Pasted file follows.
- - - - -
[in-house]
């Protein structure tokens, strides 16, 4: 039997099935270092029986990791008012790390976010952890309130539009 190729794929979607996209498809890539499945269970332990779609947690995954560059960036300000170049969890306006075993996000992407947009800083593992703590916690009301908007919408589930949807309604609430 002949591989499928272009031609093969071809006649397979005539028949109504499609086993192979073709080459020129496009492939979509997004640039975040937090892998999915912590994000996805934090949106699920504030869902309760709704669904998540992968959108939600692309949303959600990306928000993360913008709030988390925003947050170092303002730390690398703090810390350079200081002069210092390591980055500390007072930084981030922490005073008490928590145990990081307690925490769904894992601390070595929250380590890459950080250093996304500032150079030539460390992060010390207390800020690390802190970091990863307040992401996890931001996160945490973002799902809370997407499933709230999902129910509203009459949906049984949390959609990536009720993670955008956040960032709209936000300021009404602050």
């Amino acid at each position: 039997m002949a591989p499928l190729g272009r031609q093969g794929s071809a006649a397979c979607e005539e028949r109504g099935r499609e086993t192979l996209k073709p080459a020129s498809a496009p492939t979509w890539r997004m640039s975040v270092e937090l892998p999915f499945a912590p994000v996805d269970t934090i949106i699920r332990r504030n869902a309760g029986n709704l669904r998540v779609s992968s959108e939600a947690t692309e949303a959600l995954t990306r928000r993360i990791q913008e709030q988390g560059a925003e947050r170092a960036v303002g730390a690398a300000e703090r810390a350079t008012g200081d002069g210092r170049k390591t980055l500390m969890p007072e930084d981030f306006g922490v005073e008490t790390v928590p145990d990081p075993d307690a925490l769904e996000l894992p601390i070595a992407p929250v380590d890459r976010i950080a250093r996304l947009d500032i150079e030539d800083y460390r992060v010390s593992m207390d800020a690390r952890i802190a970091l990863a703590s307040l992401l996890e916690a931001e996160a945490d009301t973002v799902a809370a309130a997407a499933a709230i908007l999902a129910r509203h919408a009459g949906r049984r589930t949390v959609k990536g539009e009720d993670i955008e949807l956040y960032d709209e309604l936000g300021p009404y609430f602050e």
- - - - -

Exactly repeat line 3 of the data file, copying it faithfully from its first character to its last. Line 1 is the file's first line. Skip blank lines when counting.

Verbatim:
């Amino acid at each position: 039997m002949a591989p499928l190729g272009r031609q093969g794929s071809a006649a397979c979607e005539e028949r109504g099935r499609e086993t192979l996209k073709p080459a020129s498809a496009p492939t979509w890539r997004m640039s975040v270092e937090l892998p999915f499945a912590p994000v996805d269970t934090i949106i699920r332990r504030n869902a309760g029986n709704l669904r998540v779609s992968s959108e939600a947690t692309e949303a959600l995954t990306r928000r993360i990791q913008e709030q988390g560059a925003e947050r170092a960036v303002g730390a690398a300000e703090r810390a350079t008012g200081d002069g210092r170049k390591t980055l500390m969890p007072e930084d981030f306006g922490v005073e008490t790390v928590p145990d990081p075993d307690a925490l769904e996000l894992p601390i070595a992407p929250v380590d890459r976010i950080a250093r996304l947009d500032i150079e030539d800083y460390r992060v010390s593992m207390d800020a690390r952890i802190a970091l990863a703590s307040l992401l996890e916690a931001e996160a945490d009301t973002v799902a809370a309130a997407a499933a709230i908007l999902a129910r509203h919408a009459g949906r049984r589930t949390v959609k990536g539009e009720d993670i955008e949807l956040y960032d709209e309604l936000g300021p009404y609430f602050e």